Dyer quoted Roman Mars, who pointed out: “…flags are designed [generally] to be displayed where you can see both sides. …With this design, all the lettering would be backward for a lot of the people viewing it and the image would lose some of its impact.” 

On the positive side, Mars told Dyer the graphic could make a great t-shirt. 

Dyer’s next column featured reader comments that largely agreed with vexillologists, but one, by Rev. Michael B. Smith, offered a design suggestion of his own:

“The city flag of Akron should be the University of Akron Colors: a blue field with [a] yellow triangle in the middle from base to top, [and] a gray tire tread along the horizontal base of the flag. No words, no numbers, no foolin’.”

Smith conceded, however, it may require an “act of God” to get the city to adopt a new flag.

What does it take to adopt a new flag?

The 1965, 1995 and 2009 designs are what vexillologists like to call S.O.Bs or “seals on a bedsheet.” A hidden problem in our S.O.B. is that even if proud Akronites wanted to embrace the current flag, say by putting it on a beer can, the seal is copyrighted by the City of Akron government so it can’t be used without official permission. 

It doesn’t have to be this way. Akron can have a true symbol that is embraced by the community because it truly represents its residents, which starts by asking Akronites to get involved and listening to them when they respond. 

Other cities — from Norman, Oklahoma to Columbia, South Carolina — have done this, collaborating with local artists and designers to create flags that are publicly owned and establish what Roman Mars calls a graphic design language for the city that’s “remixable” into new forms. Serving as shorthand for what it means to be a resident.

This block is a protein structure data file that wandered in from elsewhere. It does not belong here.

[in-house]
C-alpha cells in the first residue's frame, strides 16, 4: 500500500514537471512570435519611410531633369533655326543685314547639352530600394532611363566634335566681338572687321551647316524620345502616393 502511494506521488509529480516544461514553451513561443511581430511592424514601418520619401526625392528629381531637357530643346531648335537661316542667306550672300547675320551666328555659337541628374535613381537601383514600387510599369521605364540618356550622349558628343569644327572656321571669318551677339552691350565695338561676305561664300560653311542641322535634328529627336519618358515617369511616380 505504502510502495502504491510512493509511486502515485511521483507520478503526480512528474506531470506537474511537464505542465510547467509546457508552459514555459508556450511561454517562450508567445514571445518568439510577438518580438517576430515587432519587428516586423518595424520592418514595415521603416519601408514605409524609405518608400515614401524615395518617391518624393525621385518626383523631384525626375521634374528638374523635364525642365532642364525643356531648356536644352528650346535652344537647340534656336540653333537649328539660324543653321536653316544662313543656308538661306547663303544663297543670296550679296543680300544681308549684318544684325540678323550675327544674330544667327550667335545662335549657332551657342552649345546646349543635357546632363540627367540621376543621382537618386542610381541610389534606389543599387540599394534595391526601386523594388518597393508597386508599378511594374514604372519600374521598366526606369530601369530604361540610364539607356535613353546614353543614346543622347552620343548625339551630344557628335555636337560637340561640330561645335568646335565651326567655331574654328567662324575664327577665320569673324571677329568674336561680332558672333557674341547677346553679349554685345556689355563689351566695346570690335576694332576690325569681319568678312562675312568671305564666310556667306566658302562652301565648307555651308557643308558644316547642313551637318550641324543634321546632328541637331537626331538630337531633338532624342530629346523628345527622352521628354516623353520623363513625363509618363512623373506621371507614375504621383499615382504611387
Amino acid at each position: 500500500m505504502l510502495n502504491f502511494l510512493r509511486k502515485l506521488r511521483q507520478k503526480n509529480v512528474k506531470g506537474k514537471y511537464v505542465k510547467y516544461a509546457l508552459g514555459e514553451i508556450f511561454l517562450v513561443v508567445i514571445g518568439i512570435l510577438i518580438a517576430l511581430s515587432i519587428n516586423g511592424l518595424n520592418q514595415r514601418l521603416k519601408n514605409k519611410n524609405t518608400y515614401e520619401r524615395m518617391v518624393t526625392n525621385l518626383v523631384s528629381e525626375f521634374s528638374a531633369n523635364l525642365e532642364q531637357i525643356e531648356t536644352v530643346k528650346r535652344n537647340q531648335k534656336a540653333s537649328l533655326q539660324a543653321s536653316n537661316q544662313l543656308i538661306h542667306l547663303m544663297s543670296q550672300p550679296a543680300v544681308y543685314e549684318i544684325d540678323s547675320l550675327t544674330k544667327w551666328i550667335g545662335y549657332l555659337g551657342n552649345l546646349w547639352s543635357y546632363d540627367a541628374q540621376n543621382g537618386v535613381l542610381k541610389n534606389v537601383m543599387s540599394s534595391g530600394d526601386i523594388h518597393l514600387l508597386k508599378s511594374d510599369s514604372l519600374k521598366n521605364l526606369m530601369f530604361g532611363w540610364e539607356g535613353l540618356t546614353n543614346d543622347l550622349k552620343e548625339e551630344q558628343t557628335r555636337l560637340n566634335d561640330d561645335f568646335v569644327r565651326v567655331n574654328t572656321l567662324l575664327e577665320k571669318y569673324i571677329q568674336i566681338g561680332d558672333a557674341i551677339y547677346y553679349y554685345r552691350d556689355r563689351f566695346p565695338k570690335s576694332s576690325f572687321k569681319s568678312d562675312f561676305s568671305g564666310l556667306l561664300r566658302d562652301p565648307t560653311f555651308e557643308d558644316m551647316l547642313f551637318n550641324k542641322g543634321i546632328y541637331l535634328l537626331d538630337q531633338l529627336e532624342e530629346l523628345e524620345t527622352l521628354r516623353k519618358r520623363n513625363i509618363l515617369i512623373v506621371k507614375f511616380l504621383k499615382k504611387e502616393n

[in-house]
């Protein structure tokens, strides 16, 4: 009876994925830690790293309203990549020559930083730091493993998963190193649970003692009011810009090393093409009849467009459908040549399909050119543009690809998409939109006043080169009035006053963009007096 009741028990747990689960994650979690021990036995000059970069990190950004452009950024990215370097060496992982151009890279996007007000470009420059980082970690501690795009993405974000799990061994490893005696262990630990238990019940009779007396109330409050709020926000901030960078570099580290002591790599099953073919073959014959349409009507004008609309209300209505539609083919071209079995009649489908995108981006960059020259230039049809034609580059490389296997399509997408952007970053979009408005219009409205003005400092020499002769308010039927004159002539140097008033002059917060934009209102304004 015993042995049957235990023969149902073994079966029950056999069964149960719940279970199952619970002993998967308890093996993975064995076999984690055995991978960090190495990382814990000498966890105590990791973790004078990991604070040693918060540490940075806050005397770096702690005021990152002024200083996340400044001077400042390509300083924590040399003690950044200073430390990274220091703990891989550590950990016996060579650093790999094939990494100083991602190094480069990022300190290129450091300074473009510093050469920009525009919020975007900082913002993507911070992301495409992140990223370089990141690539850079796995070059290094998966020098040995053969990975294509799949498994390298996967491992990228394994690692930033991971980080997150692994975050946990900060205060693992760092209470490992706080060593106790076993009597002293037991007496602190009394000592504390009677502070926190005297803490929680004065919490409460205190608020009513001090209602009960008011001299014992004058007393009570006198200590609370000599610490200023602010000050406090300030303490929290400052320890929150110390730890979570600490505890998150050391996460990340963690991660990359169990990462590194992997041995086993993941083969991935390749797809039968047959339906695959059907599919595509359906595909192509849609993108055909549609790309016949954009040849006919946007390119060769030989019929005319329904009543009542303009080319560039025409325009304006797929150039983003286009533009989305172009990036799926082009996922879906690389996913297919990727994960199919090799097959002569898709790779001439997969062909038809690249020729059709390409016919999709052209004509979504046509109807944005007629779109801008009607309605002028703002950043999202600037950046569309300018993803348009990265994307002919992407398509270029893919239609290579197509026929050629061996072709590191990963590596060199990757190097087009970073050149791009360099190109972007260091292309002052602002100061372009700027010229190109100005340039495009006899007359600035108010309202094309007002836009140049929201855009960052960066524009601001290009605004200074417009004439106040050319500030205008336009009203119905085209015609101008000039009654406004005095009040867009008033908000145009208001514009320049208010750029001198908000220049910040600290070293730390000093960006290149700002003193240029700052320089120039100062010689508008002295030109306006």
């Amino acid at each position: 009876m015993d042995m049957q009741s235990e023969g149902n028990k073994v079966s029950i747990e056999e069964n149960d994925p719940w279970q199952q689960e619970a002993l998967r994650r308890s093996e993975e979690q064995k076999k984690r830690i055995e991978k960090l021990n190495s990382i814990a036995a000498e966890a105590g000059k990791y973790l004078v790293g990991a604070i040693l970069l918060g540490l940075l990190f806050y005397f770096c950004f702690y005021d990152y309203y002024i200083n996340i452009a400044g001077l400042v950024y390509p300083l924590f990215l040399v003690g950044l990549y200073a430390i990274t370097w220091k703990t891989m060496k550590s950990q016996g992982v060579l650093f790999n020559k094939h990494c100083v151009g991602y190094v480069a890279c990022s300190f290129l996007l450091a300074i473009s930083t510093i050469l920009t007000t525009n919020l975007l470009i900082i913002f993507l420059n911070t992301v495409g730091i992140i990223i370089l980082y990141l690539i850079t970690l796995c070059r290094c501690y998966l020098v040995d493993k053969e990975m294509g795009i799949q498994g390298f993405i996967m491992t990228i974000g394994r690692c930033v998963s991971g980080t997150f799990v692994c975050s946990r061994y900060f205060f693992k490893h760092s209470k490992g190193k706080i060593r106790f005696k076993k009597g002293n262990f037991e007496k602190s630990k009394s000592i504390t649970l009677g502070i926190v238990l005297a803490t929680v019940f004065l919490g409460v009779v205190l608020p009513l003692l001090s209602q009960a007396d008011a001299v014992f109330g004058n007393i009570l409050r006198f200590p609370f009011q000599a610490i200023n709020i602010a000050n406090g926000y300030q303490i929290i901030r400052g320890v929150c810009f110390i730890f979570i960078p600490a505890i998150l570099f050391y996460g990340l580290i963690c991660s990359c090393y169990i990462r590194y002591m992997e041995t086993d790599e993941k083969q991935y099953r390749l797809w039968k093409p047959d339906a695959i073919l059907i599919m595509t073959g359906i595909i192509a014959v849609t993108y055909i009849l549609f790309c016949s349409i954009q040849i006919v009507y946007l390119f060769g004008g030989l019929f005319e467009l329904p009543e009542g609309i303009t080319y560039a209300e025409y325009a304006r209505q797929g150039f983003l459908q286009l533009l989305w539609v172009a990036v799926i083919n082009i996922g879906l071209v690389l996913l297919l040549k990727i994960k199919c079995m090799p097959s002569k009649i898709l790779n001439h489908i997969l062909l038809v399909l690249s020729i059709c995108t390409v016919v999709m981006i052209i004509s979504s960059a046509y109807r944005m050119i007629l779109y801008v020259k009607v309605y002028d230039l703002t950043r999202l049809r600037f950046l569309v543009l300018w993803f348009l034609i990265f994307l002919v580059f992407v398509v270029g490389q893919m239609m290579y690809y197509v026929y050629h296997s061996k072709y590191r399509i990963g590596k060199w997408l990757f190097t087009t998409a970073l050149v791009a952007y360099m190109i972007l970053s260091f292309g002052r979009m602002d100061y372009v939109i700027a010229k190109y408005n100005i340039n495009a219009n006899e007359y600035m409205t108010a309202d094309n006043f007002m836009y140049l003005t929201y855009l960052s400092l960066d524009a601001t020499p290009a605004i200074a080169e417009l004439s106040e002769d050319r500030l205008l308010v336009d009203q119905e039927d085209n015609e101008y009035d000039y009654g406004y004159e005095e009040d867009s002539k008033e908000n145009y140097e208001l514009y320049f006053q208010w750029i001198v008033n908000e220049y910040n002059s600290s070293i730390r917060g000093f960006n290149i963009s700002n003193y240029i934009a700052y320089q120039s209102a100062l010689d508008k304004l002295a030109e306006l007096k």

The good news, Kaye says, is that designing a city flag is fairly easy once locals decide that’s what they want to do — “98% of the work is a political and public relations campaign to get people to agree that the current flag should change.”

During the reporting process, The Devil Strip contacted members of Akron City Council and the Mayor’s Office to let them know this story would be coming out so they aren’t taken by surprise. After all, this can’t happen without them. In those informal conversations, the consensus response was positive and supportive of exploring a change.

All Akron needs now is for you to pick up the flag.

If you want to share your ideas, feedback or even your own concept for a new Akron city flag, reach out to us at

Ken Evans is a new Akronite attempting to better understand his adopted home while endeavoring to learn what it actually means to do good in the world. If you have questions about this article please reach out to 

Ready for a new city flag? Join this free event!

If you’d like to learn more about city flags and what it takes to get a new one adopted, please join us for an online event at 5:30 pm on July 15, 2021 for a special presentation with vexillogist Ted Kaye and Lee Snelgrove, the organizer behind the successful adoption of a new flag in Columbia, SC. To register, visit